Sunday, August 15, 2021

Healthy Recipes and Techniques to Spice Foods with Healing Turmeric

 

Turmeric recipes, health research, and food and drink ideas

Did you know that the bright color of curry powder comes from turmeric (curcuma)? This lively, healing spice has a vivid yellow orange cast that almost looks fluorescent.


Turmeric is an extract found in roots of several species of the ginger family (Zingiberacea). The form of turmeric that's sold most often is Curcuma longa. 


Turmeric is native to southern Asia. India is a major grower of this plant, and it has been used for medicinal purposes for more than 4000 years. 

Turmeric is an important element in Ayurveda, the ancient Indian system of natural healing. 

Healers use this spice to treat or prevent  respiratory conditions, alleviate gas, improve digestion, and relieve arthritis. 

Studies show it may slow the onset of Alzheimer's. Its anti-inflammatory and antioxidant properties are healing for the heart, and can treat and prevent skin conditions including acne, dry skin, eczema, and wrinkles.

Look for this condiment in your specialty or farmer's market, usually displayed next to the fresh ginger. 

Turmeric recipes, health research, and food and drink ideas


It's the one with light brown rhizome skin (root). When it is peeled, it has blunt orange/golden "fingers/inside." Look for it as a dried spice (ground), or as a nutritional supplement.


The fingers are collected, cleaned, and dried for extraction. The major ingredient of the extract is called curcumin.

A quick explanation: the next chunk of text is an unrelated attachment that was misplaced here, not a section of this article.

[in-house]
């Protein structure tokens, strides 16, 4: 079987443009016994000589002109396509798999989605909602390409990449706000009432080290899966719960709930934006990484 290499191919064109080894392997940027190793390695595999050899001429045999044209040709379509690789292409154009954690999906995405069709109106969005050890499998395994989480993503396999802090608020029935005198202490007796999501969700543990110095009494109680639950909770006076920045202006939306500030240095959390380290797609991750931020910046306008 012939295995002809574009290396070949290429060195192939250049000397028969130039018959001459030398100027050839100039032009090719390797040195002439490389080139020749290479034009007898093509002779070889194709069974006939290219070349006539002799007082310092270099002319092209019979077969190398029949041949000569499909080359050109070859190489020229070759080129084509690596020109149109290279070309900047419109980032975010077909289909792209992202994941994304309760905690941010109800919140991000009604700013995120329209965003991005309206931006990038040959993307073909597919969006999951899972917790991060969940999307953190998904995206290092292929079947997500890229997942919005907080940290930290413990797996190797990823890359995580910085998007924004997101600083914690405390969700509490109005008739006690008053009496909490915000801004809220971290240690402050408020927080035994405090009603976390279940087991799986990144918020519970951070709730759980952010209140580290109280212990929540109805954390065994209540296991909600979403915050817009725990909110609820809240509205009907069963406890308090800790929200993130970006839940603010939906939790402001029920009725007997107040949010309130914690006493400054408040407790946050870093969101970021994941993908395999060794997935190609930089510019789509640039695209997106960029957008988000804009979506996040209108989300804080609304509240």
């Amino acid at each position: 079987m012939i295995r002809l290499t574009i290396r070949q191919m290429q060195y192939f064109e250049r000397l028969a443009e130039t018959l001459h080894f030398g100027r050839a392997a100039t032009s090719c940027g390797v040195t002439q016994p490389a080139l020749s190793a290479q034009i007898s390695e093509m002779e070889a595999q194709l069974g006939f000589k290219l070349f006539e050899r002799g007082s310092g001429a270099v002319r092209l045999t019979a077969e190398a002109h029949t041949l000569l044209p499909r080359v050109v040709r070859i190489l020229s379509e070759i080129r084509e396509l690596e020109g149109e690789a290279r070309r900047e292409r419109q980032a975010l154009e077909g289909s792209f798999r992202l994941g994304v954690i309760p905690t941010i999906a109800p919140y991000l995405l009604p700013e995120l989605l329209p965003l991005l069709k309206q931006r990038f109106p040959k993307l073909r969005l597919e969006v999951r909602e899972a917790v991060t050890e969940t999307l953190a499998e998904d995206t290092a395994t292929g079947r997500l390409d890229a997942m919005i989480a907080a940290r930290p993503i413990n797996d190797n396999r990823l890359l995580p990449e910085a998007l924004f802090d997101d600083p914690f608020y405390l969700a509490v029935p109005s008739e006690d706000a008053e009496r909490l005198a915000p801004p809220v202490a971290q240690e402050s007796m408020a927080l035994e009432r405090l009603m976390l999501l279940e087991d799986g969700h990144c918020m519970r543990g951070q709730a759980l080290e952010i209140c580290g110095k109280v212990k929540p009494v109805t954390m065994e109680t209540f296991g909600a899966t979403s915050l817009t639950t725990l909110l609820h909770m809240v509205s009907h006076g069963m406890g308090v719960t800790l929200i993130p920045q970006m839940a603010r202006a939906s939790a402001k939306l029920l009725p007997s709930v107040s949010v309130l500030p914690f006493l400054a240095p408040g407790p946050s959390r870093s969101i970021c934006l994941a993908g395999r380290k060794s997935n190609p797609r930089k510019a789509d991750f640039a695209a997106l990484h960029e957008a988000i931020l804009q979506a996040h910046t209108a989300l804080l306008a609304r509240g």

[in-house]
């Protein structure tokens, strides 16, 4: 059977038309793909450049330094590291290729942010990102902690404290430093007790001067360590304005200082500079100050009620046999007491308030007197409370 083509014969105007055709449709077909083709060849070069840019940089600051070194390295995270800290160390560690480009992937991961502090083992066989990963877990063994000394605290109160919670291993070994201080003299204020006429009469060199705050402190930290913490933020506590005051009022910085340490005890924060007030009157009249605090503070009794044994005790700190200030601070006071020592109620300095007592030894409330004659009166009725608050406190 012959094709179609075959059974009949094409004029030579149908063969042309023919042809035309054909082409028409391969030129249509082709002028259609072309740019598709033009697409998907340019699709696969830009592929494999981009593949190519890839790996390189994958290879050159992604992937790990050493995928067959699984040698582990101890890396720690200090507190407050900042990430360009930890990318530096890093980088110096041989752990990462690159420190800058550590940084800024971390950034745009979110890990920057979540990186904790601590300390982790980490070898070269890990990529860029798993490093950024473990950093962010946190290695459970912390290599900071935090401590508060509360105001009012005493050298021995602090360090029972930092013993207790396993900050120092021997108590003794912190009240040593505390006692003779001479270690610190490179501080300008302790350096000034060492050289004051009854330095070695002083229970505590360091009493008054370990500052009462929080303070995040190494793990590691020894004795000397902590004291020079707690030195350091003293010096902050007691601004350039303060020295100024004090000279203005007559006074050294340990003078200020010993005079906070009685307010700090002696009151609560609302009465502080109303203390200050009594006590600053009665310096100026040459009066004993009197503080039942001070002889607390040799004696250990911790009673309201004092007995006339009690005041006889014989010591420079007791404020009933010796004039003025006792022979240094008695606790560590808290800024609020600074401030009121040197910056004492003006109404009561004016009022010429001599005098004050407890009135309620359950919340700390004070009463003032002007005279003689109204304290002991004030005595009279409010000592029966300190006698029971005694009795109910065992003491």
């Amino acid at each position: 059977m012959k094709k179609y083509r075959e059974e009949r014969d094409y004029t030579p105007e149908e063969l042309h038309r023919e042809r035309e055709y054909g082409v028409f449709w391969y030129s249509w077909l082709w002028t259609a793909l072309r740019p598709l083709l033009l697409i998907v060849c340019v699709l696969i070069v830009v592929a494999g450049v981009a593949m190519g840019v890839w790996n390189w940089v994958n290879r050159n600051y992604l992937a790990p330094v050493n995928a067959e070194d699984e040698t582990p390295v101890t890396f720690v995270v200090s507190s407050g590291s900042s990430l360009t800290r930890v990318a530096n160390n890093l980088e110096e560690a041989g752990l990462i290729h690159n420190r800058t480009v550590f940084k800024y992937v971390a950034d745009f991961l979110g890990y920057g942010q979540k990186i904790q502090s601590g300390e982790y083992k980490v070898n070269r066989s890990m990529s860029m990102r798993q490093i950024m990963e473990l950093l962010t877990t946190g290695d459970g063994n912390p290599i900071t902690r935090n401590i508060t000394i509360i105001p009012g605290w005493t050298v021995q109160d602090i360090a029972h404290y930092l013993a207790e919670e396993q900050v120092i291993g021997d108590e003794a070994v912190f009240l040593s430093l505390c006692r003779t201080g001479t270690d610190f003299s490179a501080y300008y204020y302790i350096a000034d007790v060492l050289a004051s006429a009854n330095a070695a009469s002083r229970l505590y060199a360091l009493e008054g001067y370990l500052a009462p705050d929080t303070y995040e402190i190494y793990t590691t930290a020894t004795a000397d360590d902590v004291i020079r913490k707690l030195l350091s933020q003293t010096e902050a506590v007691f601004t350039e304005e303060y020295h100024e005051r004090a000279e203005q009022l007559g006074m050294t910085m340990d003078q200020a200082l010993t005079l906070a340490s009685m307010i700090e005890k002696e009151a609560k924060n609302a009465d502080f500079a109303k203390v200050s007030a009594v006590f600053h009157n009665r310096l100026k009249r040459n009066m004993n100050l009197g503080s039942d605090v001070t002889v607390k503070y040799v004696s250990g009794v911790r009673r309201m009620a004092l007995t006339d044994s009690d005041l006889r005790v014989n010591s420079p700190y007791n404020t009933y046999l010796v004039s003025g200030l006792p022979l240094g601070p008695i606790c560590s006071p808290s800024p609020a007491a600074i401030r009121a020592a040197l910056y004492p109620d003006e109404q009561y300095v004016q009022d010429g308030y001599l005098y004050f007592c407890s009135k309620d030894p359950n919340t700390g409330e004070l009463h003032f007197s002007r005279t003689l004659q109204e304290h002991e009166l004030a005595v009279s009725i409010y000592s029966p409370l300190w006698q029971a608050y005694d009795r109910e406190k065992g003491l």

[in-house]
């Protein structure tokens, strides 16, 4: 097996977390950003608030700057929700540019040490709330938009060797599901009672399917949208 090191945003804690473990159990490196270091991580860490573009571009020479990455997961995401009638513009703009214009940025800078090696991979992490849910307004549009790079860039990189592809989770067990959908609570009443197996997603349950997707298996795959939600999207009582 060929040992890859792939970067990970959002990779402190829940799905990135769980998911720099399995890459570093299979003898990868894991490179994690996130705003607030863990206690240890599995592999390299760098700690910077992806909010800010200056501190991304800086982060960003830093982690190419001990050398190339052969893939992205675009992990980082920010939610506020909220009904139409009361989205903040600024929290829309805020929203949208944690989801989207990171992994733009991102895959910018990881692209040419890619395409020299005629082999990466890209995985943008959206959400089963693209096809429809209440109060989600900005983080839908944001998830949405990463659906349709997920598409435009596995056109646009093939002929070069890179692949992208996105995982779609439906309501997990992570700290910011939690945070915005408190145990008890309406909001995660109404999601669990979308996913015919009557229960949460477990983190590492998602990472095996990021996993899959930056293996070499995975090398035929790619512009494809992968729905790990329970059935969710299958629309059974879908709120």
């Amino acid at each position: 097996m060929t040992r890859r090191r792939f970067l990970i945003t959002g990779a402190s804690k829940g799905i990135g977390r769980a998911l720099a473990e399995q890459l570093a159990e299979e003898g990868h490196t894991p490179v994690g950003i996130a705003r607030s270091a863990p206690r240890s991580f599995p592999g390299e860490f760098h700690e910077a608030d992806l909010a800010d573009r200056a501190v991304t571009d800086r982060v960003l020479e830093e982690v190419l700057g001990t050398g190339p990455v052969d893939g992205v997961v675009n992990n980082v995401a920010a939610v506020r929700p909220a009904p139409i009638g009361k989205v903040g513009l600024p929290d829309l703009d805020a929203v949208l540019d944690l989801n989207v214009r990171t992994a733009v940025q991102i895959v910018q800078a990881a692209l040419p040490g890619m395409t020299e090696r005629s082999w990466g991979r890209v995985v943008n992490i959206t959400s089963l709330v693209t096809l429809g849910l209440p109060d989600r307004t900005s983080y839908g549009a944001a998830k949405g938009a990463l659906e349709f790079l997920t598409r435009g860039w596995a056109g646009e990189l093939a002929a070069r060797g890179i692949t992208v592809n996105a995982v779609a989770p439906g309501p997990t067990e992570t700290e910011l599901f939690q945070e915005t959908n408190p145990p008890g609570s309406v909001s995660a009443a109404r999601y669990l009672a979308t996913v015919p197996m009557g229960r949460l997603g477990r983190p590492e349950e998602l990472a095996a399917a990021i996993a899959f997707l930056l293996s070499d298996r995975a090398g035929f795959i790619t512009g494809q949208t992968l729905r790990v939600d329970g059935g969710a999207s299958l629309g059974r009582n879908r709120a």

Curcumin is the most active compound in turmeric, and its deep orange/golden color is the result of grinding the dried, peeled fingers of the plant. 


Turmeric is fat-soluble, and does not easily dissolve in water. 


Research indicates black pepper and vegetable oil improves the gut’s absorption of curcumin. A small amount of plant-based fat (2 chopped olives, 1/2 avocado, 2 almonds, 1 teaspoon ground flaxseeds, or a drop of olive oil) wakes up this spice, both from a nutritional and flavor perspective. 


Although turmeric is traditionally associated with Indian cuisine, there are many foods that adapt well to its pungent flavor. 

Before handling turmeric read this:

Caution: Use gloves when working with turmeric. Those of us who regularly handle it, know this spice can leave behind bright yellow stains on clothes, countertops, dishes, and even your hands. I use a biodegradable spray to clean spills on counter tops (baking soda and vinegar) and wear an apron and gloves when preparing food with it.